The Urge to Scribble

January 8, 2008

Culture Vultures

Filed under: Uncategorized — theurgetoscribble @ 1:32 am
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Its not often I’ve felt out of place in a museum or gallery. I was a geek. Museums were my refuge where being fascinated by the world and interested in culture and art was allowed. The only moment of unease I remember was as a very self-conscious teenager when my mother enthused loudly about how glorious some Gauguin nudes were, weren’t their curves great? But apart from mortification over breasts at the hands of one’s mother in the Courtauld Institute, London’s cultural institutions have been places of sanctuary. It was odd then, to feel somewhat lost amongst the capital’s culture vultures at the Lee Miller exhibition in the V&A today. But the longer I stayed, the odder I felt.

It was only when I realised that I was witnessing a rather twisted version of the modern St Trinian’s film in action that things started to slot into place.

At school I was surrounded by groups. You chose your group and you stuck with it. The recent St Trinian’s has taken celebration of this teenage tribalism to new levels. Each look has its name, its look and its habits. But I am sure that it is generally assumed that once you strike adulthood such herd activity can mostly be left behind. That was how those of us who couldn’t and wouldn’t fit a group were comforted. However, cultural tribalism was certainly in action at the V&A. Despite all the time and effort and money put into widening access it was the middle classes with bohemian pretensions who had populated the exhibition. Which meant it didn’t feel very bohemian at all. And neither did it feel comfortable.

Three distinct groups were making there way around the Lee Miller exhibition:

  1. The Ladies of a Certain Age

    It does not matter what this age is, only that no woman will ever admit to being it. Most exhibitions though will have more than their fair share of attendees coming from leisured older women with a dress sense beyond the conventional (anything from frilled edges to fur coats) and the ability to make knowing caustic comments on the exhibits in a stage whisper.

  1. The Mid-Life Crisis

    These are perhaps the lesser spotted exhibition attendees but will come out in force for something suitably avant-garde. Lee Miller is obviously a case in point. Never have I seen so many grey haired men uniformly dressed in black leather jackets. At least they had left the leather trousers at home.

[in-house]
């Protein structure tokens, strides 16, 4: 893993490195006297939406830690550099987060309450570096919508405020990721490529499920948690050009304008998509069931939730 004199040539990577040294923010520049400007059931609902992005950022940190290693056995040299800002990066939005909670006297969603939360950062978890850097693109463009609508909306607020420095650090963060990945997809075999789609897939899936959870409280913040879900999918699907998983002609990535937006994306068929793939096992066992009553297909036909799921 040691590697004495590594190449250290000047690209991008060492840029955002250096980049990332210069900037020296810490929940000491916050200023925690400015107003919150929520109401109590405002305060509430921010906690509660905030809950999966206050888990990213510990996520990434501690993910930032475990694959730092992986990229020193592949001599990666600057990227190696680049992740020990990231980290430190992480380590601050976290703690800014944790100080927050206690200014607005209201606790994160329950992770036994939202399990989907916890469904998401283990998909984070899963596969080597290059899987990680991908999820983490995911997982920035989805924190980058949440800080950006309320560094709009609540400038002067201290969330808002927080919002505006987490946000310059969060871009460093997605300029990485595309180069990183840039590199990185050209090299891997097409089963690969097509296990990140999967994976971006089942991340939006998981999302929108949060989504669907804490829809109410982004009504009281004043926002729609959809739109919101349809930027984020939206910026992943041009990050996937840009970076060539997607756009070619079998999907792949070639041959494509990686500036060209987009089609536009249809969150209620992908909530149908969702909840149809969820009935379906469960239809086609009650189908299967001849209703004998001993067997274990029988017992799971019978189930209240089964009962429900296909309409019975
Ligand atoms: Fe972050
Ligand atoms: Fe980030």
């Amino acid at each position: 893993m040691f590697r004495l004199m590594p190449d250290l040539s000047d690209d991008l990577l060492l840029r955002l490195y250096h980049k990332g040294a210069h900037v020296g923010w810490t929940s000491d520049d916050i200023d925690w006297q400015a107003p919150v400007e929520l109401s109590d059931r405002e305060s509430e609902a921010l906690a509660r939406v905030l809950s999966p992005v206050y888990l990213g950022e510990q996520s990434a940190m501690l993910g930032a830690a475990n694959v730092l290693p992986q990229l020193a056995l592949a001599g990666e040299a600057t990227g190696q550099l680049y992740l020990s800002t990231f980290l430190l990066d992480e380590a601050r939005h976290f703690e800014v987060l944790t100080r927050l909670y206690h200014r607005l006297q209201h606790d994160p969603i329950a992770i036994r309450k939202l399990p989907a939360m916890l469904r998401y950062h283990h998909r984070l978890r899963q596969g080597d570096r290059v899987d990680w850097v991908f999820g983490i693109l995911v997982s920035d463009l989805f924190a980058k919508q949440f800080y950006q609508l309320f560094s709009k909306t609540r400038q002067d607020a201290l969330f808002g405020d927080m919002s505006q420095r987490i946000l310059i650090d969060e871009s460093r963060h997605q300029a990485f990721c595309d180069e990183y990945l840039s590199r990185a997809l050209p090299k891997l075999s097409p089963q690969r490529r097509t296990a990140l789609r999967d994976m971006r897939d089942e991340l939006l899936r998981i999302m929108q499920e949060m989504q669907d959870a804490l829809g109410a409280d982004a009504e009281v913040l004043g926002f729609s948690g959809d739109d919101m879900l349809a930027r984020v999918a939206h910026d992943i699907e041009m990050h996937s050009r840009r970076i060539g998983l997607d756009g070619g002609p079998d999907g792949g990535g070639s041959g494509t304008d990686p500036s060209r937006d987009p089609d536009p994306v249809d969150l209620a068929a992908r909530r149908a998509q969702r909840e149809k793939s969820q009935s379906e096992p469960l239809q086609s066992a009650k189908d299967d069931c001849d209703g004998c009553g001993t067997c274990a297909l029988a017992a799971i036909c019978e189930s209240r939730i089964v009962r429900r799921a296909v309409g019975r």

2. The Arty Students

    Not necessarily art students but definitely students with artistic pretensions, many layers of clothing and gloriously dishevelled hair which probably took more time to master than simply running a brush through it.

Their appearance thought, is not really what matters. This need not descend into a society magazine ‘spot your type’ article. It is the sheer fact of their cultural homogeneity. The government spends millions widening access, the museums have never had more visitors and yet their audience seems still to be such a narrow group. And while I certainly wasn’t one of these groups (my hair being far too neat and my clothes lacking the requisite number of layers) I’m also hardly ideal audience diversification (still white, still middle class).

Our museums and galleries have never been more popular, since the Labour government introduced free admission numbers have soared. And even exhibitions requiring payment are becoming blockbusters – queues for tickets to the V&A’s recent exhibitions have stretched out the door onto Exhibition Road. Maybe I’m making an issue out of nothing. Lee Miller is after all a relatively sidelined cultural figure, however much I think she shouldn’t be. And maybe if I went during the week I would see school parties being introduced to her work and people beyond my three types. But I fear it would be yet more culture vultures.

The people I saw at today’s exhibition were in no sense representative of the country I live in. A few years ago I wouldn’t have realised. Coming from rural Sussex I thought the world was white and middle class. But its not. Does it matter that they weren’t at today’s exhibition? If they knew it was there and chose not to go then no, it doesn’t. But I’m not sure that’s the case. Culture is for everyone. We want a shared democracy, a society with shared values, and culture, in whatever form it takes, is a part of that. It is one of the joys of the world we live in. If we want people to share in the duties and responsibilities surely we should also strive to include them in all its rewards? Maybe I’m being naïve. Probably so. But if I felt out of place in today’s exhibition, imagine how many more will allow themselves to be put off by London’s professional culture vultures for evermore.


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